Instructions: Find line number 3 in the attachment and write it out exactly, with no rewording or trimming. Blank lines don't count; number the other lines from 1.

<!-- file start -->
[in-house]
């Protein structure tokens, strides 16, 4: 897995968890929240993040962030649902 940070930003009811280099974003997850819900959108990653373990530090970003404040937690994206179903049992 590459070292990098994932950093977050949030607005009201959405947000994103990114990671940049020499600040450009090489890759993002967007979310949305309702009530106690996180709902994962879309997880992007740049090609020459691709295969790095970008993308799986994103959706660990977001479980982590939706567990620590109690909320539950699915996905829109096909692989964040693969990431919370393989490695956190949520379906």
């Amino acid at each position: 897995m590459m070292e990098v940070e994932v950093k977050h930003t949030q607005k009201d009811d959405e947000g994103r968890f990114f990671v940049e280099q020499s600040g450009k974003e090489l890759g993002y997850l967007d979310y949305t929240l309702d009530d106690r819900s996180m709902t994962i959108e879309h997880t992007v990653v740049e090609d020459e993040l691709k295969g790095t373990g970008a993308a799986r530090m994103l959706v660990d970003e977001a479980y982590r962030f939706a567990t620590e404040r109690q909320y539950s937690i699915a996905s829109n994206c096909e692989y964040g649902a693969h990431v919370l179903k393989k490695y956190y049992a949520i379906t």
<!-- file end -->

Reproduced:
């Amino acid at each position: 897995m590459m070292e990098v940070e994932v950093k977050h930003t949030q607005k009201d009811d959405e947000g994103r968890f990114f990671v940049e280099q020499s600040g450009k974003e090489l890759g993002y997850l967007d979310y949305t929240l309702d009530d106690r819900s996180m709902t994962i959108e879309h997880t992007v990653v740049e090609d020459e993040l691709k295969g790095t373990g970008a993308a799986r530090m994103l959706v660990d970003e977001a479980y982590r962030f939706a567990t620590e404040r109690q909320y539950s937690i699915a996905s829109n994206c096909e692989y964040g649902a693969h990431v919370l179903k393989k490695y956190y049992a949520i379906t």